We all know it’s important to get out, have fun and enjoy ourselves, but research suggests it’s actually good for our relationships and our families. Here we take a look at the evidence, and signpost to some helpful resources.For parents of disabled children, heading out for the day or enjoying a recreational activity outside the house usually requires a lot of organisation and planning ahead. It’s not always possible to just jump in the car and go, especially if your child needs supportive equipment or relies heavily on a rigorous routine.Having to plan everything to the letter can take the fun out of days out, and breaking routines can make things more difficult, but recent research suggests that doing an activity out of the house together as a family might well be worth the effort. “While the study has positive implications for the family as a whole, these outcomes were emphasized as particularly important for the children with a developmental disability.” A 2004 study from Mactavish & Schleien [1] found this to be especially true if families can: get a change of environment/scenery experience some spontaneity, and get a chance to socialise.    “Recreational activity” is just a catch-all term for a range of social, play, entertainment, and sporting activities. In the study, parents said the most popular activities by far were the physical ones, which included swimming; roughhousing games like catch or basketball; walking; and bike rides.Here are a few experiences from parents trying out more recreational activities as a family:  I give my child my undivided attention when we do activities together – where else is he going to get that? A chance to learn things, and a chance to feel more connected – for him and the rest of the family. Also, I do things in the hope that what we’ve done together will carry over to other things he does later on in life. Sam, as a 4-year-old, has a life almost as scheduled as mine – and I’m a lawyer! Needless to say, he’s exhausted by everything else that he’s programmed into . . . so although we think that activities that help him work on basic skills are beneficial . . . just as important to us, and probably more important to him, is that he gets to escape back to the life of a 4-year-old. Planning, planning, planning! That’s what it takes to get any family recreation activity going in our family – probably in any family with a kid with a disability. On the upside this is one way of making sure that everybody has a good time. On the downside, nothing is ever very spontaneous . . . so family recreation tends to get boring. Getting out of the house and doing things out in the community helps to make things feel a little less routine, less predictable. When those parents were asked about the main benefits of recreational activity together, here’s what came up as the most popular: “It makes us closer as a family” “It gives us something fun to do as a family” “It improves parents’ communication with the children” “It improves quality of family life” “Our children learn family values” Parents also said that family recreation time helped improve the quality of the couple relationship. Monotony can be a bit of a drain on couples just like it can with families - a simple change of scenery and a break from the norm can really create some space to enjoy one another’s company in a family context. It also builds on something known as ‘feelings of togetherness’ which make you resilient and help you cope with stressful situations. Together you form the foundation of the family setup, so getting some focused and intentional time together (away from the house, phones and computers) to just be together as a family will help solidify and strengthen that foundation.  References [1] Mactavish, J., & Schleien, S. (2004). Re-injecting spontaneity and balance in family life: Parents’ perspectives on recreation in families that include children with developmental disability. Journal of Intellectual Disability Research, 48, 123-141.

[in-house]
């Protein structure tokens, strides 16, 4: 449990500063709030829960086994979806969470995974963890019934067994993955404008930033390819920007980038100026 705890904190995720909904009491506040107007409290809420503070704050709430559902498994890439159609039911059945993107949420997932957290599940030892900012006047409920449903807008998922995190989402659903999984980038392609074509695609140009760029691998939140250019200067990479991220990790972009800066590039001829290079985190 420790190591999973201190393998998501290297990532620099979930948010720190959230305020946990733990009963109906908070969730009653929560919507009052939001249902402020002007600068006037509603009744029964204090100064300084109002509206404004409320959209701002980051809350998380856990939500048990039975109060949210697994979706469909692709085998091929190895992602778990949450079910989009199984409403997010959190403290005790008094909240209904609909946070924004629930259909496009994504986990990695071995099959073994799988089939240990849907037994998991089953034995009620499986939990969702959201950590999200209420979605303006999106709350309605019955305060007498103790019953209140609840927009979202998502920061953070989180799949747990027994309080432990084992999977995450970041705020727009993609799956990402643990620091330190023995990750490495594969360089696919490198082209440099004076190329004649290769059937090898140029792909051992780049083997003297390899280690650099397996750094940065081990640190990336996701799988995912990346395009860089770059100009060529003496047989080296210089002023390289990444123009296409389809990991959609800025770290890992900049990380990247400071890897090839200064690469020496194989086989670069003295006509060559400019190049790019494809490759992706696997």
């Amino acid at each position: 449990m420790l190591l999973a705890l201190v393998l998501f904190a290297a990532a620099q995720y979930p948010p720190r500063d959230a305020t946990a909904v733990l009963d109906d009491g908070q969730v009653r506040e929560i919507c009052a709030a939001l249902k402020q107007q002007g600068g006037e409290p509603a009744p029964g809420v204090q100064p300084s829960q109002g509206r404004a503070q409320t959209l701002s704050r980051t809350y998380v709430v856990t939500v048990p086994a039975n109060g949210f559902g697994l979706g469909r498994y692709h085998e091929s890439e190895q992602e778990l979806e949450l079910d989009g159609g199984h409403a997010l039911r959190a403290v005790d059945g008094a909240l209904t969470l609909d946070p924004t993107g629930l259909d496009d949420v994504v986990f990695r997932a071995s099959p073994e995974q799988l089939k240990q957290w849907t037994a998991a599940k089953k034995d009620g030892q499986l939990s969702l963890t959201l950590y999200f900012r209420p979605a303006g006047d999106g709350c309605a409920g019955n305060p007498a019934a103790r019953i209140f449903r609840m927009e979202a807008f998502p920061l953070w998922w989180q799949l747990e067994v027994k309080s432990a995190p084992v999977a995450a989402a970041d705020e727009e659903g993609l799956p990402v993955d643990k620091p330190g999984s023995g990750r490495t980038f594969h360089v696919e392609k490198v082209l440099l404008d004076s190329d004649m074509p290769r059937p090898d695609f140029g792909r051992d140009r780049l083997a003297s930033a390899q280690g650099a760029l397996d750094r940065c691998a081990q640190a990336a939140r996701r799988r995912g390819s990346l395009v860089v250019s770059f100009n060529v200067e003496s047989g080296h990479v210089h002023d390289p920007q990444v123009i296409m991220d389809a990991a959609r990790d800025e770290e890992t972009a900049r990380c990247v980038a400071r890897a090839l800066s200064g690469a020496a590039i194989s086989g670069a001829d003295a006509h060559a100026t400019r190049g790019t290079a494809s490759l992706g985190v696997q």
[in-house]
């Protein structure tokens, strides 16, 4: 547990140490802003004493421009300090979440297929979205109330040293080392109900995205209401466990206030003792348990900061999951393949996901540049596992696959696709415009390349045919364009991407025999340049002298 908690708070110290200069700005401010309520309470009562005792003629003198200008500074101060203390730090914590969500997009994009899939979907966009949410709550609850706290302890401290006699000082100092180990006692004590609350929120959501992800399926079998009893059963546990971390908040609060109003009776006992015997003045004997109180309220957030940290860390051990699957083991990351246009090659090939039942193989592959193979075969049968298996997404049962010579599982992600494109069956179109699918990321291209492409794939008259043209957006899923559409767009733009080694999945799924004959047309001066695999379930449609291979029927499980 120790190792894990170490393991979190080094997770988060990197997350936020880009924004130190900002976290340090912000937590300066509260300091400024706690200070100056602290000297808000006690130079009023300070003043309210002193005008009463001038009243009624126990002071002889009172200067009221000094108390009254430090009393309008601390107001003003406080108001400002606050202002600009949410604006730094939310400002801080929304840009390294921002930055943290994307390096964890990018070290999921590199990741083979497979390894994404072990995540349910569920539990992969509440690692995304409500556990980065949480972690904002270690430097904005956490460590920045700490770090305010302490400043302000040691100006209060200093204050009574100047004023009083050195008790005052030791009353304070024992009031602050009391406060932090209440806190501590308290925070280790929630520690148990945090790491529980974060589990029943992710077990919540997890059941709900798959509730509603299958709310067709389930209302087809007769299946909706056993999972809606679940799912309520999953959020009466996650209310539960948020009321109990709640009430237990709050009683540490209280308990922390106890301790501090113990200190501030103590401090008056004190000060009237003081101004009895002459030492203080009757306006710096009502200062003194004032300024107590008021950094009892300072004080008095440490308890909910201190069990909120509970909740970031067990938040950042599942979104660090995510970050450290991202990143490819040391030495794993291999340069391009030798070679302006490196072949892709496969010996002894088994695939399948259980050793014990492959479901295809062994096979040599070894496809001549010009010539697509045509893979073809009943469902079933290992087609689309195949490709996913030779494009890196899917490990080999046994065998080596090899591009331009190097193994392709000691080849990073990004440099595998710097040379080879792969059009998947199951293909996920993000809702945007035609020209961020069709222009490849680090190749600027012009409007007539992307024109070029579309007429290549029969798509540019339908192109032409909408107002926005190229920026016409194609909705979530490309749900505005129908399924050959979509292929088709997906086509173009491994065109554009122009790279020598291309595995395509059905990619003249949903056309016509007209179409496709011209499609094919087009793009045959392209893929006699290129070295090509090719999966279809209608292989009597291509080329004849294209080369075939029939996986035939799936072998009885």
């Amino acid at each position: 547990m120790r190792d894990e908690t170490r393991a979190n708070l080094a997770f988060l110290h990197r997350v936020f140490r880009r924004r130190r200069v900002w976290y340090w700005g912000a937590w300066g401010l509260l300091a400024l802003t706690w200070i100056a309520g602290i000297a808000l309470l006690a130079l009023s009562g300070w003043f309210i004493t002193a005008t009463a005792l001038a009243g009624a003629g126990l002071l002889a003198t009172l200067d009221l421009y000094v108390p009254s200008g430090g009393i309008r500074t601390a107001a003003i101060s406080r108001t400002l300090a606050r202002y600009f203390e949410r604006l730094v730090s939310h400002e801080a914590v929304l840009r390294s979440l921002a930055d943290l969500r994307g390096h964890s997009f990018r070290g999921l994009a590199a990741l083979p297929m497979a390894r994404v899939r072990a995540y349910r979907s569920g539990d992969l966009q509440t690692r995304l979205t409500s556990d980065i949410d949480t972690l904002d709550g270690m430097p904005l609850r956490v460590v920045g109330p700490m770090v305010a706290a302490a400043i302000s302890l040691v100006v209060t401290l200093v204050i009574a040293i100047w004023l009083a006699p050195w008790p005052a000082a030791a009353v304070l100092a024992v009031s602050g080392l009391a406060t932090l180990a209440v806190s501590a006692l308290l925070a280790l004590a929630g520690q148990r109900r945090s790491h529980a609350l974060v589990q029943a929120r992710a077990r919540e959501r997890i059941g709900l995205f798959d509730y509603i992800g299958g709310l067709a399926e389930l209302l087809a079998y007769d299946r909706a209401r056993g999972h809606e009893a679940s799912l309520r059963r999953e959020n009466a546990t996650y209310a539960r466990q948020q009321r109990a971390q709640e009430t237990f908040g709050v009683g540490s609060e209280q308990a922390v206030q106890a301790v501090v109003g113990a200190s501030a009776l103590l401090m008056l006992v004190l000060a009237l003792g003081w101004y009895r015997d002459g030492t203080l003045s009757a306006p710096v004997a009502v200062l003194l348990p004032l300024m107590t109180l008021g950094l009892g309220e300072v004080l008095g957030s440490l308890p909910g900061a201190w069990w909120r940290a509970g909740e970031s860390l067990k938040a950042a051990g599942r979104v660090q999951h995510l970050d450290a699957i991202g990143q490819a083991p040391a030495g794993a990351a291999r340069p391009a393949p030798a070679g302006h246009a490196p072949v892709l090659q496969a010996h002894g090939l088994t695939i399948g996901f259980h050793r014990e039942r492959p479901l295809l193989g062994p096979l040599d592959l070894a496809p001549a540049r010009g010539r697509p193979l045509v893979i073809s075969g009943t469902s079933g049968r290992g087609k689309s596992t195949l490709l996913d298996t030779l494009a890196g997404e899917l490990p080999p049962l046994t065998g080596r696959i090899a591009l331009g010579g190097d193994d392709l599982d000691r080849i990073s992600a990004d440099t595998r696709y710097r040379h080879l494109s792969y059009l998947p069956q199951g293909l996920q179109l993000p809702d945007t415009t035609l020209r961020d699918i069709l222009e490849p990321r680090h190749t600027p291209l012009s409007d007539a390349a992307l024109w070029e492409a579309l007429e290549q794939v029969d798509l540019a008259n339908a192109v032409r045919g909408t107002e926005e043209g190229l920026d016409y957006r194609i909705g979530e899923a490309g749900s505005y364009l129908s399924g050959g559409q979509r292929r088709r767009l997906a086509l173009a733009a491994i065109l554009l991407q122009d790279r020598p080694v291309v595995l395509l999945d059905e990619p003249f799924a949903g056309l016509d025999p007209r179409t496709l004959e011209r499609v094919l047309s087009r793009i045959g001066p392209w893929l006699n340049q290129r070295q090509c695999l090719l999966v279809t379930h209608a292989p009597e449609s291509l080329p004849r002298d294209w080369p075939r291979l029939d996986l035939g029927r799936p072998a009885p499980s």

Article | family, disability